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Art & Design

Napoleon & the Regeneration of Decorative Arts Industries in France

In an attempt to wage economic war with England, Napoleon banned trade between England and French territories and allies. The elimination of British competition under what became known as the Continental System created an internal market within France.

To provide employment for the citizens and to build a strong economy in the face of trade blockades and embargoes, French manufacturing and industry was supported and encouraged by a system of government prizes, incentives and formal institutions, such as the Society for the Encouragement of National Industry. Industrial innovation, production and economic progress were seen as having equal importance to military success. French cotton, chemical and mechanical industries benefited as did manufacturers of luxury goods.

The Consulate and Empire era was a time of renewal for the furniture, porcelain, textile and metalwork industries, which had suffered greatly under the Revolution. Luxury once again became acceptable. To support the local textile market, Napoleon banned the wearing of muslin (imported from India via England), which had been popular in Revolutionary times. He made formal dress mandatory for court receptions to stimulate a demand for expensive textiles such as silks, velvets and satins.

Napoleon commissioned entirely new interiors to stamp his character on the many Imperial palaces and to create work for the luxury furniture industry. He created a government department called the Garde-meuble Impérial specifically to order and maintain Imperial furnishings.

The furniture company Jacob Frères (later Jacob-Desmalter) received most of the Imperial furniture commissions, providing hundreds of pieces of furniture for the imperial palaces and residences during Napoleon’s rule.

The end of the Empire period marked the end of a golden age of French craftsmanship. The abolition of the guilds during the time of the Revolution and the introduction of the factory system led to the increase of mass production and a gradual lowering of standards of craftsmanship into the nineteenth century.

France est. 1756
Pierre-Philippe THOMIRE (goldsmith)
French 1751-1843
The Emperor in coronation robes, after Gérard, tapered spindle vase, 2nd size (Vase fuseau, 2me grandeur: L’Empereur en costume de sacre d’après Gérard) 1812 (recto)
porcelain (hard-paste), gilt bronze
54.5 cm height
Fondation Napoléon, Paris
Acquisition 2002 (inv. 1165)
© Fondation Napoléon – Patrice Maurin Berthier
The porcelain factory at Sèvres, founded in 1756 to produce luxury porcelains for the royal court and the nobility, enjoyed a boom during the time of Napoleon, who saw the political value of the porcelain manufacturer as a cultural agency of the State. The high technical standards of production, sumptuous decoration and rich enamel colours of Sèvres porcelain were used to demonstrate prestige, showing France as a highly refined nation with exceedingly skilled workers. Napoleon commissioned many designs with edifying imagery that celebrated the triumphs of his regime and charted the political and cultural life of the Empire.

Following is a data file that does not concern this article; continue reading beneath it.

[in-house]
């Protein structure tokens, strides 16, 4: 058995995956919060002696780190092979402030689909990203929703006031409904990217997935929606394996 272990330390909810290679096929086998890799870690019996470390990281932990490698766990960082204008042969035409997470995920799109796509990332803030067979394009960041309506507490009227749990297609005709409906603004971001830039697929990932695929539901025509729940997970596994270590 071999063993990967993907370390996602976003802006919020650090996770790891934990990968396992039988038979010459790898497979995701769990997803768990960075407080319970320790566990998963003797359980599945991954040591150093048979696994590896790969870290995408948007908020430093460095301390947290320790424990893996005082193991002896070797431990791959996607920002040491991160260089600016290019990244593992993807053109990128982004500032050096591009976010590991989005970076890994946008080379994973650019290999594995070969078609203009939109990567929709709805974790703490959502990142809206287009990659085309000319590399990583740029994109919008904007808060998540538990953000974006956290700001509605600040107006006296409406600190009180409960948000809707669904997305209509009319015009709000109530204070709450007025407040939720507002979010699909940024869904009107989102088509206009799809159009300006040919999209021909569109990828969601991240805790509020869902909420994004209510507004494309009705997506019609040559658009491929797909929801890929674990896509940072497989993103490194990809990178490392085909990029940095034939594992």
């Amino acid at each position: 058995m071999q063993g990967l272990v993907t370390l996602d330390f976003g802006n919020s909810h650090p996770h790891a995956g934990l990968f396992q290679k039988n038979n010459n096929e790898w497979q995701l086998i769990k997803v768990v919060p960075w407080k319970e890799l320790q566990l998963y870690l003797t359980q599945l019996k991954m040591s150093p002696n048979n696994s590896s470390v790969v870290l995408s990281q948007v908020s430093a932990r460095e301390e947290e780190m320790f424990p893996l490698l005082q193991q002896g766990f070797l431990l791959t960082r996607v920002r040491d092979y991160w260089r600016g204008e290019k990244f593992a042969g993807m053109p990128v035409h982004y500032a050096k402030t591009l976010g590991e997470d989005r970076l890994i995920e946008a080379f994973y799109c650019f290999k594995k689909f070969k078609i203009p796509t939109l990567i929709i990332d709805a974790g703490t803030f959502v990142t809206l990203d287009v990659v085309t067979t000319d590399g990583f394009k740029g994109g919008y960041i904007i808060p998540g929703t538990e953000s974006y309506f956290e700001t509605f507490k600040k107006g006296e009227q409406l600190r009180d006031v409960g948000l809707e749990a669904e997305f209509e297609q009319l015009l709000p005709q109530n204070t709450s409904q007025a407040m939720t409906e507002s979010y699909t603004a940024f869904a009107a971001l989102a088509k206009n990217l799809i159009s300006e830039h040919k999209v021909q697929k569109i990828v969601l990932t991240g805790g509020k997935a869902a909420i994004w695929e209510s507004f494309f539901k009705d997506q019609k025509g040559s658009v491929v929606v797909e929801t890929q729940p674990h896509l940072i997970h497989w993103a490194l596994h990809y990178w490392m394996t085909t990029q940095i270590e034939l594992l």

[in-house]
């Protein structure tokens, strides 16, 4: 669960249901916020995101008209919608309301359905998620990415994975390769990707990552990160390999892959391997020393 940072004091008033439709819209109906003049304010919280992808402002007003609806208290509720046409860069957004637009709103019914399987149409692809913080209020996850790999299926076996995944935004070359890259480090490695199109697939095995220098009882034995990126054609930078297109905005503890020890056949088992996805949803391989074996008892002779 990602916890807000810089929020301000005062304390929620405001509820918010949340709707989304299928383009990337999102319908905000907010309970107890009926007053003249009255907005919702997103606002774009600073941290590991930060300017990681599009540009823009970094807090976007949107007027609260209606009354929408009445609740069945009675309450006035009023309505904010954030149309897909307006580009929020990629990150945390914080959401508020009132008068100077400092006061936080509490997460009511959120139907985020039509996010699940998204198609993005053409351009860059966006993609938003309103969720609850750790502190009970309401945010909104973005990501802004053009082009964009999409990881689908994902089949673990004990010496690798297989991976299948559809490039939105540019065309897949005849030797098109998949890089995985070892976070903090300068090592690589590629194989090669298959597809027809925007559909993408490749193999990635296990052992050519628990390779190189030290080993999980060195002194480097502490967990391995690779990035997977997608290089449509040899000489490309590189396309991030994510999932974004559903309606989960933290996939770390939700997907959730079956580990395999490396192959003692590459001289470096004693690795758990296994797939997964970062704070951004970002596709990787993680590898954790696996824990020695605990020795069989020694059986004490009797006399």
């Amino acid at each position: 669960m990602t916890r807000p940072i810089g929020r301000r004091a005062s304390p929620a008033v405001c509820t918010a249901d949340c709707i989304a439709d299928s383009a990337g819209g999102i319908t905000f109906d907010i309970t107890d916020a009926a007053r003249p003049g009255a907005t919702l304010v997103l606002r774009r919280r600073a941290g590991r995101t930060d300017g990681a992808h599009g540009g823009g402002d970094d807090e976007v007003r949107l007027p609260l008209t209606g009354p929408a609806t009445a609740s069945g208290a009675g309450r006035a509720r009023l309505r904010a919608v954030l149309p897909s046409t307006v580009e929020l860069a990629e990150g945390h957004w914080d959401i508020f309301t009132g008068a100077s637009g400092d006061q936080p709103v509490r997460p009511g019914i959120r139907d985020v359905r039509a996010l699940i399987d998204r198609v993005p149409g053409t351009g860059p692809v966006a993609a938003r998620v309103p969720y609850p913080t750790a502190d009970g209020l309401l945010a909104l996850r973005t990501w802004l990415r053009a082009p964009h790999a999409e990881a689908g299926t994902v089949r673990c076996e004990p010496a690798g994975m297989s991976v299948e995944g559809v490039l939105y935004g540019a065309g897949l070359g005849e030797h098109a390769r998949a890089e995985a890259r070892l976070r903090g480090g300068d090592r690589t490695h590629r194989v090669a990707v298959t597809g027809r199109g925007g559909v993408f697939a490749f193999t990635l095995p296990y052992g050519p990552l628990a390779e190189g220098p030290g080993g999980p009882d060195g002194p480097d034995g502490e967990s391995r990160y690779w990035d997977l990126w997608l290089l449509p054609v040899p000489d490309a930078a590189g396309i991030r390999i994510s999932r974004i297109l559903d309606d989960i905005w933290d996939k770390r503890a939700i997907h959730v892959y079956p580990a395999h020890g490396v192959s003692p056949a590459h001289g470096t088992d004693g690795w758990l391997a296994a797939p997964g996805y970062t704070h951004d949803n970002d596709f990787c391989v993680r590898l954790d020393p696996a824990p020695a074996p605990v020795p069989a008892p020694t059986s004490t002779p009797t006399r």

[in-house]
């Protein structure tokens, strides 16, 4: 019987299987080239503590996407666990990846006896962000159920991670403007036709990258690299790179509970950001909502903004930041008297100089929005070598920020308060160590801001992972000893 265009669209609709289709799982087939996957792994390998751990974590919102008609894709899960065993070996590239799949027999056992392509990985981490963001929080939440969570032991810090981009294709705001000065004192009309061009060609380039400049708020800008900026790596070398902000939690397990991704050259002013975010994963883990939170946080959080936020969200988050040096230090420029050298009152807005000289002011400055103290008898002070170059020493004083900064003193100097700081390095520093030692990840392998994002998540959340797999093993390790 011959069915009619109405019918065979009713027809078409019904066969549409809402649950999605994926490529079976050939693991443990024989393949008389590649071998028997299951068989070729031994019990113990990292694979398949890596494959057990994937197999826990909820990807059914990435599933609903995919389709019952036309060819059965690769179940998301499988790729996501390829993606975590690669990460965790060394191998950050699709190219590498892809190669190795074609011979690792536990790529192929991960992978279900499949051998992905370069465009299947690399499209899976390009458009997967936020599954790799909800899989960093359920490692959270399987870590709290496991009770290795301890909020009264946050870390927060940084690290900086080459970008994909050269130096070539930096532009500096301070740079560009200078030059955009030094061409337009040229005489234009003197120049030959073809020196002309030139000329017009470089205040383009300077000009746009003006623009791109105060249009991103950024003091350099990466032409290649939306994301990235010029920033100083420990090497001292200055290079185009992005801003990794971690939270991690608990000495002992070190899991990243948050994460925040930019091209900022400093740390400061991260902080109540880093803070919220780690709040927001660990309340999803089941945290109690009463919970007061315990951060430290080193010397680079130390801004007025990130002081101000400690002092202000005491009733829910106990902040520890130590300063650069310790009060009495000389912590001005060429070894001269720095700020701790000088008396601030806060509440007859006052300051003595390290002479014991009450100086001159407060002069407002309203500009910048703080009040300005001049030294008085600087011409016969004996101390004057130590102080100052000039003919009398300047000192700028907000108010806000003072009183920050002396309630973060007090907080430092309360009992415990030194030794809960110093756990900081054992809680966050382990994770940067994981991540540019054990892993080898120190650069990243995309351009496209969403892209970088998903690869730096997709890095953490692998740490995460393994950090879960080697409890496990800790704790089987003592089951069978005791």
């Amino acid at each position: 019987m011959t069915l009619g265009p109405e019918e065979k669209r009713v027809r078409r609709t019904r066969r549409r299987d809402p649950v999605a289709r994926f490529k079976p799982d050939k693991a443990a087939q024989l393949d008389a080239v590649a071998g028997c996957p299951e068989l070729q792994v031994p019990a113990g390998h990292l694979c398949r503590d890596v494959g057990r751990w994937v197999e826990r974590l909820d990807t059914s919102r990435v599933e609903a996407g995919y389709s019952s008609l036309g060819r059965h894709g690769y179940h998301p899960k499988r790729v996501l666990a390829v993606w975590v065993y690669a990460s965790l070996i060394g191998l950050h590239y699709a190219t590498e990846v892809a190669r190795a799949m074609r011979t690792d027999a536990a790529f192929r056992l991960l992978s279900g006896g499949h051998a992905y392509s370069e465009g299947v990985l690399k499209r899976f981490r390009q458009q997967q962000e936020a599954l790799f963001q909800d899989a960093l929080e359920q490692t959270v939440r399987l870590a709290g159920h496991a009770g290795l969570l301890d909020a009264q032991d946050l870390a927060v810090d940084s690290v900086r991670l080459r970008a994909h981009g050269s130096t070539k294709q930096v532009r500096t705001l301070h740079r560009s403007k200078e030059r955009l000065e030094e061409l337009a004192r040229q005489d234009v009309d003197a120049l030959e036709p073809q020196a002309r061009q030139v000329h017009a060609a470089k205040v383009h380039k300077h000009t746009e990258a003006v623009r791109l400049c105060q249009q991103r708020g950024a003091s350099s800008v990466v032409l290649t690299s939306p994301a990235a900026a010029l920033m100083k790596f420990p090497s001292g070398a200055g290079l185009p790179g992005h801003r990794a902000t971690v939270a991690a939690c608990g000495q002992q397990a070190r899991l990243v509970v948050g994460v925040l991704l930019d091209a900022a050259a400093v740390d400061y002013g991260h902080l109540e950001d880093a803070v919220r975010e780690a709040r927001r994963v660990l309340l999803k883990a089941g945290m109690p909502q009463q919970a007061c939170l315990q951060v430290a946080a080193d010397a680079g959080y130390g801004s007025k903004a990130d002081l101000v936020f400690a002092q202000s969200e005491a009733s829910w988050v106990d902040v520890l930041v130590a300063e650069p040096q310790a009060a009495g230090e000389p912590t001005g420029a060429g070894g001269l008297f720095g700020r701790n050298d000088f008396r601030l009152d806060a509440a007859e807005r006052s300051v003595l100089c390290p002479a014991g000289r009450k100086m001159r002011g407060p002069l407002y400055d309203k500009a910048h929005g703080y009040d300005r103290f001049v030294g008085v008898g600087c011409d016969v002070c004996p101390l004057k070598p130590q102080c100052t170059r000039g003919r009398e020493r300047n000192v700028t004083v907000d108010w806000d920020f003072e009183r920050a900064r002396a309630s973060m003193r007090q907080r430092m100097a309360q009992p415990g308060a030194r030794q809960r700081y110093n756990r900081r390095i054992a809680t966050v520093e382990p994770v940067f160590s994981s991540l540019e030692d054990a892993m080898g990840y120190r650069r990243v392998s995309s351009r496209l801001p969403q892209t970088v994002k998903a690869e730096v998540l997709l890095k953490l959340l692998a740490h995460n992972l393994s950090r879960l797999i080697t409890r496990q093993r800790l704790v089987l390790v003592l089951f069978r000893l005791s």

Court dress and train of Mme Bérenger, worn on the day of Napoleon’s coronation (Robe et traîne de cour de Mme Bérenger portée le jour du sacre de Napoléon) 1804
    velvet, gold-embroidered silk tulle, satin
    Collection of Pierre Patrick Kaltenbach
    (Direct descendent of Mme Bérenger, who was the daughter-in-law of a Protestant Desert Father, Jean Bérenger, The Dove)
    © Fondation Napoléon - Patrice Maurin Berthier
  • MANUFACTURE DE SÈVRES (manufacturer)
    France est. 1756
    Imperial hunting tea service (Cabaret des chasses impériales) 1812
    porcelain (hard-paste), silver-gilt, Morocco leather
    20.0 x 49.0 x 40.0 cm (overall) (closed)
    Fondation Napoléon, Paris
    Donation Lapeyre (inv. 93)
    © Fondation Napoléon – Patrice Maurin Berthier
  • MANUFACTURE DES GOBELINS, Paris (manufacturer)
    France est. 1662
    Gioacchino SERANGELI (after)
    Napoleon receiving the deputies of the Army in the Louvre after his coronation, 8 December 1804 (Napoléon reçoit au Louvre les députés de l’armée après son couronnement le 8/12/1804) 1809-15
    wool, silk, (haute lisse)
    335.0 x 195.0 cm
    Mobilier national, Paris
    (inv. GMTT 250)
    © Mobilier national - Pierre Langlois

Think, Investigate, Create

Visual Communication and Design

Many countries have traditional art practices and industries that have enjoyed times of growth and contraction with the influence of fashion, politics and economics. Find out about the traditional decorative arts of a country of your choice. What are the factors that have influenced the development of traditional arts and crafts (religion, politics, natural resources)? In what form are these practices maintained today?

Research an artist, designer or craftsperson whose work uses traditional practices. With reference to a specific example, explain how these are evident in their work.

Find three facts about how Australian Federal and State governments support art and arts industries.

Find three facts about the impact on the economy of art and arts industries.

Explore the Australian Tapestry Workshop website. Choose three designs and explain what they say about Australian life and culture.

Educator's Guide

Further research on this topic: